No link exists between U.S. financial sanctions against North Korea and ongoing six-nation talks to persuade the communist-led North to abandon its nuclear programs, the State Department said Tuesday.
North Korea is threatening to boycott the negotiations unless the United States lifts sanctions imposed in October on companies the U.S. calls fronts for spreading weapons of mass destruction. The U.S. also suspects North Korea of counterfeiting and money-laundering. North Korea denies the allegations.
When asked whether the North might use the issue of sanctions as a bargaining chip in future nuclear talks, State Department spokesman Adam Ereli said the United States has "made clear that this isn't a matter for negotiation. This is applying U.S. law, and that it should be distinct from and unrelated to six-party talks." He added that "from our point of view, there's no linkage whatsoever between the two issues."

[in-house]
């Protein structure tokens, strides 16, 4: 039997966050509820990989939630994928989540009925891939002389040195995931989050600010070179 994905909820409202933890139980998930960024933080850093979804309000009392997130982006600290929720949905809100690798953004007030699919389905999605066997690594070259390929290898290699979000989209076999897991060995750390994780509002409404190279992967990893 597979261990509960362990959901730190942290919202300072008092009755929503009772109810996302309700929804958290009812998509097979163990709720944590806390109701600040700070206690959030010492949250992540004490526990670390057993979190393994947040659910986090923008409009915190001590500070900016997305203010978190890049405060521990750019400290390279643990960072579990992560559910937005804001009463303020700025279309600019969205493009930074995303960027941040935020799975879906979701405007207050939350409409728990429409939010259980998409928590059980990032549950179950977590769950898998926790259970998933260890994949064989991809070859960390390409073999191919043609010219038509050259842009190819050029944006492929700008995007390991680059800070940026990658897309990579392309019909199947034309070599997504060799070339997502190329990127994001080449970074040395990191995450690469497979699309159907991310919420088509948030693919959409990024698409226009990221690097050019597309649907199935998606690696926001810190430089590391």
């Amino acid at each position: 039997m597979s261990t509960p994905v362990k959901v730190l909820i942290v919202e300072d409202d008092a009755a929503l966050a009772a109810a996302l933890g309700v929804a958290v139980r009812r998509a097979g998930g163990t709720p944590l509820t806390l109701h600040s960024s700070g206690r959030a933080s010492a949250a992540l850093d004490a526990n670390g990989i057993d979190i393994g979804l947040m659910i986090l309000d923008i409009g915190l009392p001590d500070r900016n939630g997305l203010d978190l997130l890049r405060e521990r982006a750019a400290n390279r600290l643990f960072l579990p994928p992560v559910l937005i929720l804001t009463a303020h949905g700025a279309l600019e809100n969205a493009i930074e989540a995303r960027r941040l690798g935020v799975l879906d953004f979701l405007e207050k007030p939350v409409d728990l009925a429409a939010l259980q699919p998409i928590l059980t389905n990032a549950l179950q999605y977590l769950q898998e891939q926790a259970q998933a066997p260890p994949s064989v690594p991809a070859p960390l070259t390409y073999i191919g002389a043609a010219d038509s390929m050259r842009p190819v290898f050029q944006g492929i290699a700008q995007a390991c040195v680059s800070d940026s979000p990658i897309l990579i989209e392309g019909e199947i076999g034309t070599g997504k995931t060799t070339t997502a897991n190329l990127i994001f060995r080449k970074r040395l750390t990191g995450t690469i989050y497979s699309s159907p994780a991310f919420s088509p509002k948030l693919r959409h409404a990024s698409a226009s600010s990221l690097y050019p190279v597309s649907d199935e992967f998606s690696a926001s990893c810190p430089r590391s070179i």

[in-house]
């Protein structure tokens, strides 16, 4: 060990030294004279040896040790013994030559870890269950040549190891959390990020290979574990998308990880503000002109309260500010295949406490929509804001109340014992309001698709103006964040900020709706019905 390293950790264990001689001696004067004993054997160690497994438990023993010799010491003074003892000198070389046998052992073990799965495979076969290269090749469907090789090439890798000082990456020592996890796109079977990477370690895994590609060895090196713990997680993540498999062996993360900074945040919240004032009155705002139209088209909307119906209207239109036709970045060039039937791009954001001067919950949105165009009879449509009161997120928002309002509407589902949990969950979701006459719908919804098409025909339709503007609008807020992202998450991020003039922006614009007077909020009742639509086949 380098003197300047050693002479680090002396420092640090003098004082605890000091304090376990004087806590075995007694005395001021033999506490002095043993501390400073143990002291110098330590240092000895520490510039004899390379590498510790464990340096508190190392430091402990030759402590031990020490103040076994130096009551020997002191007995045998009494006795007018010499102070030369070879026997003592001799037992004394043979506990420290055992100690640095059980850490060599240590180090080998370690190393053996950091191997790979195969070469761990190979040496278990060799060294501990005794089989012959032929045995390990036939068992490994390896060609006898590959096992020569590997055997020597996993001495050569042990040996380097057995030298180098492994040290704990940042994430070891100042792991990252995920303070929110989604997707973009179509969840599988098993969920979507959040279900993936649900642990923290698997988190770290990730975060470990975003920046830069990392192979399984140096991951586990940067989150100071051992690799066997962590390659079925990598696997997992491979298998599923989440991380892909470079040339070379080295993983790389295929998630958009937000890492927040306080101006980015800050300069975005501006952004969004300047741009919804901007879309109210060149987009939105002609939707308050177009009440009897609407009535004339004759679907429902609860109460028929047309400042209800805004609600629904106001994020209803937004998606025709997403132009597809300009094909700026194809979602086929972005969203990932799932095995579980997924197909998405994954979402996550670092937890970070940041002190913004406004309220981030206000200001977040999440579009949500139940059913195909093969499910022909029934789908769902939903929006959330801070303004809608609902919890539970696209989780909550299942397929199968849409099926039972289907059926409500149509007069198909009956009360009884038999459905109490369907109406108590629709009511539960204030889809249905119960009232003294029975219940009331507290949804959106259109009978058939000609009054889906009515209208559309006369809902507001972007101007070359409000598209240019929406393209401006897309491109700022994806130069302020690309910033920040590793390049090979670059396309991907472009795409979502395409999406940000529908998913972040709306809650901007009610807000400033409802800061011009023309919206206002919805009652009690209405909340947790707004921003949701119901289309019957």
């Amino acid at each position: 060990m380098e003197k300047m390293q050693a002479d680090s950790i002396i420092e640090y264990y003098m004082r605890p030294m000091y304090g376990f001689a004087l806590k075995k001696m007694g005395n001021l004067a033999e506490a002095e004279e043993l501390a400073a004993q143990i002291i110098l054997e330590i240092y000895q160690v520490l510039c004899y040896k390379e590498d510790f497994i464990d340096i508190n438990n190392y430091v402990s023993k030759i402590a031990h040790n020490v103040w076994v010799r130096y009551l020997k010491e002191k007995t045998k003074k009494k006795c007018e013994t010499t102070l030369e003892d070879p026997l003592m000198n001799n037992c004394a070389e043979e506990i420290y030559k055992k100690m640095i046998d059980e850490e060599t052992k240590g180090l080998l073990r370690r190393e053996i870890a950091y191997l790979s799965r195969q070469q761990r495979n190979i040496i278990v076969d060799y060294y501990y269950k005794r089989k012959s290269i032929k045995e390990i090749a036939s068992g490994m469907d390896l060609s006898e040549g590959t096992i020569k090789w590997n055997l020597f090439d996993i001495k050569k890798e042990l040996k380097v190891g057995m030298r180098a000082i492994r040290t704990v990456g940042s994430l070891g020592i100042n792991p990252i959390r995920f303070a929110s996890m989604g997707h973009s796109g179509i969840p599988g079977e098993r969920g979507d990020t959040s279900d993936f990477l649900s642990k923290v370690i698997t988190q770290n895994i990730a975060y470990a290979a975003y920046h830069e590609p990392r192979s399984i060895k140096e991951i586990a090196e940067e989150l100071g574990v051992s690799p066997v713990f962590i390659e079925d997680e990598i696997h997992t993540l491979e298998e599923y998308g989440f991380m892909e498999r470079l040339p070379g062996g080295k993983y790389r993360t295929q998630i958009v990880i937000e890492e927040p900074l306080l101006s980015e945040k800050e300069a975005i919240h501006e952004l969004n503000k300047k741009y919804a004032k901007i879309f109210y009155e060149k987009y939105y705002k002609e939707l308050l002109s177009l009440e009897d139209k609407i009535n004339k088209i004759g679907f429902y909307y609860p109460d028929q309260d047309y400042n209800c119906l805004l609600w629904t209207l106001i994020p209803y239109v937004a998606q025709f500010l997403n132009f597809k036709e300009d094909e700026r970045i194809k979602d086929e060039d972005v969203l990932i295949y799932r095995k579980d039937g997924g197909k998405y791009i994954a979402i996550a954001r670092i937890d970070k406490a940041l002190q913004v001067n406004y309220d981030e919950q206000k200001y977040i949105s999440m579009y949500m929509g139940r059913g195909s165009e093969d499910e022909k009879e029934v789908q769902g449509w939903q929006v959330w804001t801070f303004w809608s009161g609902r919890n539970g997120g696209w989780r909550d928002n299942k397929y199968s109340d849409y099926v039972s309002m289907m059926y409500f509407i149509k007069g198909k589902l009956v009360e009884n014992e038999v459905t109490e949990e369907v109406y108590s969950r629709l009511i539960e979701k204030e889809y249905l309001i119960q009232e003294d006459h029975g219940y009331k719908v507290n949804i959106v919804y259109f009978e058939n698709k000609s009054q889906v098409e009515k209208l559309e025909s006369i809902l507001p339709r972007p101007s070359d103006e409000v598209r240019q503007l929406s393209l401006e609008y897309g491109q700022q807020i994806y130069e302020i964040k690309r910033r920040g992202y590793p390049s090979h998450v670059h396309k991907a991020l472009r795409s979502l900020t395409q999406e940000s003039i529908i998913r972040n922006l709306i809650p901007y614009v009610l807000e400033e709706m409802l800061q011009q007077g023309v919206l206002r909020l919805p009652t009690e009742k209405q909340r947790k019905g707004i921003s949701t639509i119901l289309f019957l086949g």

The Koreas, Russia, Japan, China and the United States ended their fifth and latest session of talks in November with no signs of progress on persuading the North to disarm. The parties agreed to meet again at an early, unspecified date. Ereli said U.S. officials "continue to look forward to resumption of the talks at the earliest possible date."
In September, North Korea agreed to abandon its nuclear programs in exchange for aid and security assurances. But it quickly backpedaled on the pledge, demanding it be given a civilian nuclear reactor before disarming, reported AP. P.T.
There are several versions of the recent assassination of the most prominent Iranian nuclear scientist and high-ranking officer of the Islamic Revolutionary Guard Corps, Mohsen Fakhrizadeh